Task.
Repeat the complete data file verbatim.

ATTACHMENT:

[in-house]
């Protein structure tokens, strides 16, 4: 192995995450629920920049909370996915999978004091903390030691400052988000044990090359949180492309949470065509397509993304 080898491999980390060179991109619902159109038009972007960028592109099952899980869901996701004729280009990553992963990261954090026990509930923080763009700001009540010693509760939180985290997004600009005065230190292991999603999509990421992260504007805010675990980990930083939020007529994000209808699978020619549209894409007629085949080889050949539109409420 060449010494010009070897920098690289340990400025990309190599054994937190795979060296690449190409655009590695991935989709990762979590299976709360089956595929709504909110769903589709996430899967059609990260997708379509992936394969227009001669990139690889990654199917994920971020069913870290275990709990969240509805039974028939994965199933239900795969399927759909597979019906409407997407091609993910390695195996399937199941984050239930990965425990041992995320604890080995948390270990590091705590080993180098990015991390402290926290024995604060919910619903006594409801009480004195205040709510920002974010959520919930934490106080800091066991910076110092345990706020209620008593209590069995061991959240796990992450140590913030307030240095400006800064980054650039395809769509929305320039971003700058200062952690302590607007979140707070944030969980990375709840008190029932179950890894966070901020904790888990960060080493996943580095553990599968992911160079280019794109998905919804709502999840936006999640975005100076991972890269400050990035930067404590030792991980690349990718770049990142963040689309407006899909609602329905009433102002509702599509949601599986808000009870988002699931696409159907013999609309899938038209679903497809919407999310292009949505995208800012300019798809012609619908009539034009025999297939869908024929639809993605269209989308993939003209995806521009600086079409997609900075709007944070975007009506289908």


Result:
[in-house]
């Protein structure tokens, strides 16, 4: 192995995450629920920049909370996915999978004091903390030691400052988000044990090359949180492309949470065509397509993304 080898491999980390060179991109619902159109038009972007960028592109099952899980869901996701004729280009990553992963990261954090026990509930923080763009700001009540010693509760939180985290997004600009005065230190292991999603999509990421992260504007805010675990980990930083939020007529994000209808699978020619549209894409007629085949080889050949539109409420 060449010494010009070897920098690289340990400025990309190599054994937190795979060296690449190409655009590695991935989709990762979590299976709360089956595929709504909110769903589709996430899967059609990260997708379509992936394969227009001669990139690889990654199917994920971020069913870290275990709990969240509805039974028939994965199933239900795969399927759909597979019906409407997407091609993910390695195996399937199941984050239930990965425990041992995320604890080995948390270990590091705590080993180098990015991390402290926290024995604060919910619903006594409801009480004195205040709510920002974010959520919930934490106080800091066991910076110092345990706020209620008593209590069995061991959240796990992450140590913030307030240095400006800064980054650039395809769509929305320039971003700058200062952690302590607007979140707070944030969980990375709840008190029932179950890894966070901020904790888990960060080493996943580095553990599968992911160079280019794109998905919804709502999840936006999640975005100076991972890269400050990035930067404590030792991980690349990718770049990142963040689309407006899909609602329905009433102002509702599509949601599986808000009870988002699931696409159907013999609309899938038209679903497809919407999310292009949505995208800012300019798809012609619908009539034009025999297939869908024929639809993605269209989308993939003209995806521009600086079409997609900075709007944070975007009506289908």